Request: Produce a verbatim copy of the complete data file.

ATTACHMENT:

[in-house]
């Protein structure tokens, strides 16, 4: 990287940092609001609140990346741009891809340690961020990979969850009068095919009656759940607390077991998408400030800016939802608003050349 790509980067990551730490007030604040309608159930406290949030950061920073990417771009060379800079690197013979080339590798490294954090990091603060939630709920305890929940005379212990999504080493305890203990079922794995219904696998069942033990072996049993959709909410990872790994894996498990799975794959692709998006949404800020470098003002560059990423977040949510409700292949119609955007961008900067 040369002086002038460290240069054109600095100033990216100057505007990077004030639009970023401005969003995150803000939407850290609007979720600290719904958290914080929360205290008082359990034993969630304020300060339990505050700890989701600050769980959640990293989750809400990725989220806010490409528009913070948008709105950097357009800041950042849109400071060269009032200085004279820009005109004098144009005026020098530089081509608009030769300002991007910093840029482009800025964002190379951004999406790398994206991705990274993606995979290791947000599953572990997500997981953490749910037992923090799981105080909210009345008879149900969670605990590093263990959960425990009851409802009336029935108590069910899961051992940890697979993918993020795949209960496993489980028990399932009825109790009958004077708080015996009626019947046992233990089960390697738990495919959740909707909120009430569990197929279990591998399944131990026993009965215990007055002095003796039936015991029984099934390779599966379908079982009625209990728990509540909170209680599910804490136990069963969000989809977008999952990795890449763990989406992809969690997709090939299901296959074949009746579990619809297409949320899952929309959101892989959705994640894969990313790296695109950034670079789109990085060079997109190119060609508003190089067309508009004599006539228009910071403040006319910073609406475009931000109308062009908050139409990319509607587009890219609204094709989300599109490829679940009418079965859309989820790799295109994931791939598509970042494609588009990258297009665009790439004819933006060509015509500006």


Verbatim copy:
[in-house]
């Protein structure tokens, strides 16, 4: 990287940092609001609140990346741009891809340690961020990979969850009068095919009656759940607390077991998408400030800016939802608003050349 790509980067990551730490007030604040309608159930406290949030950061920073990417771009060379800079690197013979080339590798490294954090990091603060939630709920305890929940005379212990999504080493305890203990079922794995219904696998069942033990072996049993959709909410990872790994894996498990799975794959692709998006949404800020470098003002560059990423977040949510409700292949119609955007961008900067 040369002086002038460290240069054109600095100033990216100057505007990077004030639009970023401005969003995150803000939407850290609007979720600290719904958290914080929360205290008082359990034993969630304020300060339990505050700890989701600050769980959640990293989750809400990725989220806010490409528009913070948008709105950097357009800041950042849109400071060269009032200085004279820009005109004098144009005026020098530089081509608009030769300002991007910093840029482009800025964002190379951004999406790398994206991705990274993606995979290791947000599953572990997500997981953490749910037992923090799981105080909210009345008879149900969670605990590093263990959960425990009851409802009336029935108590069910899961051992940890697979993918993020795949209960496993489980028990399932009825109790009958004077708080015996009626019947046992233990089960390697738990495919959740909707909120009430569990197929279990591998399944131990026993009965215990007055002095003796039936015991029984099934390779599966379908079982009625209990728990509540909170209680599910804490136990069963969000989809977008999952990795890449763990989406992809969690997709090939299901296959074949009746579990619809297409949320899952929309959101892989959705994640894969990313790296695109950034670079789109990085060079997109190119060609508003190089067309508009004599006539228009910071403040006319910073609406475009931000109308062009908050139409990319509607587009890219609204094709989300599109490829679940009418079965859309989820790799295109994931791939598509970042494609588009990258297009665009790439004819933006060509015509500006």